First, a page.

Legendary actor Danny Glover (The Color Purple, Almost Christmas) has built a reputation for his powerful on-screen performances and activism around issues of social justice.
At 70 years old, his longest-running fight has focused on labor unions, speaking on behalf of workers from the hotel industry to car factories. This month, Glover, Senator Bernie Sanders and NAACP President Cornell Brooks traveled to Canton, Mississippi, for a pro-union rally at Nissan Motor Company.
While protesting, Glover spoke with theGrio about the inspiration behind his work and what he thinks protest in the era of Trump should really look like.
TG: Where does your particular passion for labor organizing come to play? How is it connected to civil rights for you?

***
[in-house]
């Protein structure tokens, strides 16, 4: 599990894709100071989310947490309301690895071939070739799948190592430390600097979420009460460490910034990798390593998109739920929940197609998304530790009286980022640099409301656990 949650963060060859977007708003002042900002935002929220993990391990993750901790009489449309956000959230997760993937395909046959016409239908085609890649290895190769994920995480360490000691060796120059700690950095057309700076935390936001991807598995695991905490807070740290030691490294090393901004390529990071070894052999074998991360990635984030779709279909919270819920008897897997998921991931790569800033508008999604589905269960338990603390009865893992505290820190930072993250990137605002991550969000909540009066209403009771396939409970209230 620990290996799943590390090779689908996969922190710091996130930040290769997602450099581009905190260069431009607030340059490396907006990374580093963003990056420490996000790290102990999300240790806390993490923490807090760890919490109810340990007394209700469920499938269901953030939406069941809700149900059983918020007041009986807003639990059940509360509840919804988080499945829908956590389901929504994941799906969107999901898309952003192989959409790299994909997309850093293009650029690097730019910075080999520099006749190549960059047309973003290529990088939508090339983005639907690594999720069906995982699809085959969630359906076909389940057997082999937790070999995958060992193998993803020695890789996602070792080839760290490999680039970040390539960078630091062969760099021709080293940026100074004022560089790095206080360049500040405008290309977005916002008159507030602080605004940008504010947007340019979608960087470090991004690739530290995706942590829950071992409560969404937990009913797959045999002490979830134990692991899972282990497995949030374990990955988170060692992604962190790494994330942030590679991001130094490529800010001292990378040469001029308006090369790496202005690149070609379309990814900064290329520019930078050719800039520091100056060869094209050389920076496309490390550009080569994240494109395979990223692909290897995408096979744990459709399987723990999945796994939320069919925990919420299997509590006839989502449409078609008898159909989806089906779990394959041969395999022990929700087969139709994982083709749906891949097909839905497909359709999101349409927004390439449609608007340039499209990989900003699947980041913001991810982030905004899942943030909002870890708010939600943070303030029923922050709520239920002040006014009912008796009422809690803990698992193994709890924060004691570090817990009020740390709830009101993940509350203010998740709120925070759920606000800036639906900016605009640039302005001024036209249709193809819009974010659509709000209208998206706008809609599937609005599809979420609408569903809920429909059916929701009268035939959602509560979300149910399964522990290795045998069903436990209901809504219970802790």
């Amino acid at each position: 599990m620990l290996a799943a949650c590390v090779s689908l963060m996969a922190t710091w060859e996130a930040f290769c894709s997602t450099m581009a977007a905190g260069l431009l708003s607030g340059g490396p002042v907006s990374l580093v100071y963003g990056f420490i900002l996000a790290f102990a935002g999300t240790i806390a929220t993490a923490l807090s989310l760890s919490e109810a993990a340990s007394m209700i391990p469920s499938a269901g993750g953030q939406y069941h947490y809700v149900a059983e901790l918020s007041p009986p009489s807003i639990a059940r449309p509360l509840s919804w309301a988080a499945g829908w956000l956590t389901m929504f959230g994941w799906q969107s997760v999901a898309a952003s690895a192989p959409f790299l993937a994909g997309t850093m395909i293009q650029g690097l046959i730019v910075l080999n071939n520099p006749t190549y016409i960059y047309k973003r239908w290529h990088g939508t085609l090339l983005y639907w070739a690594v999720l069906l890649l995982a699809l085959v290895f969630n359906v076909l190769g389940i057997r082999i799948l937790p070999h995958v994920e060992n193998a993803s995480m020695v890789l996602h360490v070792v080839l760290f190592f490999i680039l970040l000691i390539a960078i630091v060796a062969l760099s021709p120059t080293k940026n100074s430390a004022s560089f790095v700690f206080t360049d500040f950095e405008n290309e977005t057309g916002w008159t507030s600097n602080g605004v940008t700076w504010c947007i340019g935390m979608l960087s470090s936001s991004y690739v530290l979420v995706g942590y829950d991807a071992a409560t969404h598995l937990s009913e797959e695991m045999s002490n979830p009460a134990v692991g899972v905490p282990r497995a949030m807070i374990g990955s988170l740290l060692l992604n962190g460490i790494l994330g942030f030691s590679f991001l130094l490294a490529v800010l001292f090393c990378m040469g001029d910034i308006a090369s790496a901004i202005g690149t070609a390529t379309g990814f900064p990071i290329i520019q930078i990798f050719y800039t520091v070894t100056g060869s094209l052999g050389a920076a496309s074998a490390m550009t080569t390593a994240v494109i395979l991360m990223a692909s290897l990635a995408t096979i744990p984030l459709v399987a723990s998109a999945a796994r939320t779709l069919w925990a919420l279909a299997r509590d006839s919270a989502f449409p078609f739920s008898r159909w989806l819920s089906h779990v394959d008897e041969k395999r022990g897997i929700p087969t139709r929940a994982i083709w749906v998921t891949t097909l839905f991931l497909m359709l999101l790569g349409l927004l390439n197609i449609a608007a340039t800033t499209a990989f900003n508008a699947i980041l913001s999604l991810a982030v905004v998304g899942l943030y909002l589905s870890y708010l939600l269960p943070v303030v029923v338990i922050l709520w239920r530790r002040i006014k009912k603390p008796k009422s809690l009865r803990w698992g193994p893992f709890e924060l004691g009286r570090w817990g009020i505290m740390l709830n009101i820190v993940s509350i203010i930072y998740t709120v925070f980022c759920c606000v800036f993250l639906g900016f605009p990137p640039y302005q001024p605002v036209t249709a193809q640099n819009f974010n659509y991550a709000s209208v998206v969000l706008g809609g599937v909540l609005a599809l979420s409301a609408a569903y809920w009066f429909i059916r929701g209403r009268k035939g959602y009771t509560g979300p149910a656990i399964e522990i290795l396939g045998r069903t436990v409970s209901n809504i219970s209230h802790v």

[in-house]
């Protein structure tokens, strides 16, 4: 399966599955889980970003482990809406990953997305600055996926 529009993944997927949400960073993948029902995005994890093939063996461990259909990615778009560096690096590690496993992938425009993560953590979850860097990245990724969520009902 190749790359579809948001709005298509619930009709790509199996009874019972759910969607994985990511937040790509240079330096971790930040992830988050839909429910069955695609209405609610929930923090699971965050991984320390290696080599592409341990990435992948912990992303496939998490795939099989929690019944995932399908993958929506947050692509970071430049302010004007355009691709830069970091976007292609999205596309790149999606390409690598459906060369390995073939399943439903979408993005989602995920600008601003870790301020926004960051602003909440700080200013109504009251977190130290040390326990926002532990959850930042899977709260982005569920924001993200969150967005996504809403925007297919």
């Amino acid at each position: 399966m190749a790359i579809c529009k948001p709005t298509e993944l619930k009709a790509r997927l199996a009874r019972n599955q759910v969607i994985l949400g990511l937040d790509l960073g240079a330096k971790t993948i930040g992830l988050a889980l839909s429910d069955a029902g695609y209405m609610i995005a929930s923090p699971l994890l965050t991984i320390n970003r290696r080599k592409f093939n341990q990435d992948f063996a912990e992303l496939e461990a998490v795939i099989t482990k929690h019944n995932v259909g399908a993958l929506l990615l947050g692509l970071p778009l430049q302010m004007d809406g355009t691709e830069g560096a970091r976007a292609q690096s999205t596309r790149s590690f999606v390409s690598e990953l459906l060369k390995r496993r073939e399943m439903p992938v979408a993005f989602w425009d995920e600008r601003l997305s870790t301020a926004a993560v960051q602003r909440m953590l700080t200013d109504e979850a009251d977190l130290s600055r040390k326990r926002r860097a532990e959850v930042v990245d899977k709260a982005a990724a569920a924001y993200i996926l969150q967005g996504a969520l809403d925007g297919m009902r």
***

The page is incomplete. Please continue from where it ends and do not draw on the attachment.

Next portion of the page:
DG: I think it’s always had a connection. Martin Luther King said once that the best anti-poverty program he knows is the union.
I come from a strong community of labor activism. Whether it’s my own family or in San Francisco.
TG: You’ve been speaking out about the issues of workers for some time. What is the significance of your protest against car companies, and why should African-Americans take notice?
DG: There’s several levels we can look at this. Eighty percent of the workforce (at Nissan plant in Canton) are African-Americans.
And we could tie that to the history of Mississippi issues around the suppression of workers. We can talk about beginning from slavery to Jim Crow and on through that. The attempt to crush labor unions.
Secondly, Nissan, an international company, markets primarily to urban youth. It’s No. 1 model it sells to young people is the Altima. So it markets to young black urban youth and at the same time is suppressing workers.
Also, Nissan has 45 plants in the world. Everywhere in the world from Brazil to Japan… Mexico… and only three of those plants do not have representation. Where are those three plants? In MS in TN. The question is: why?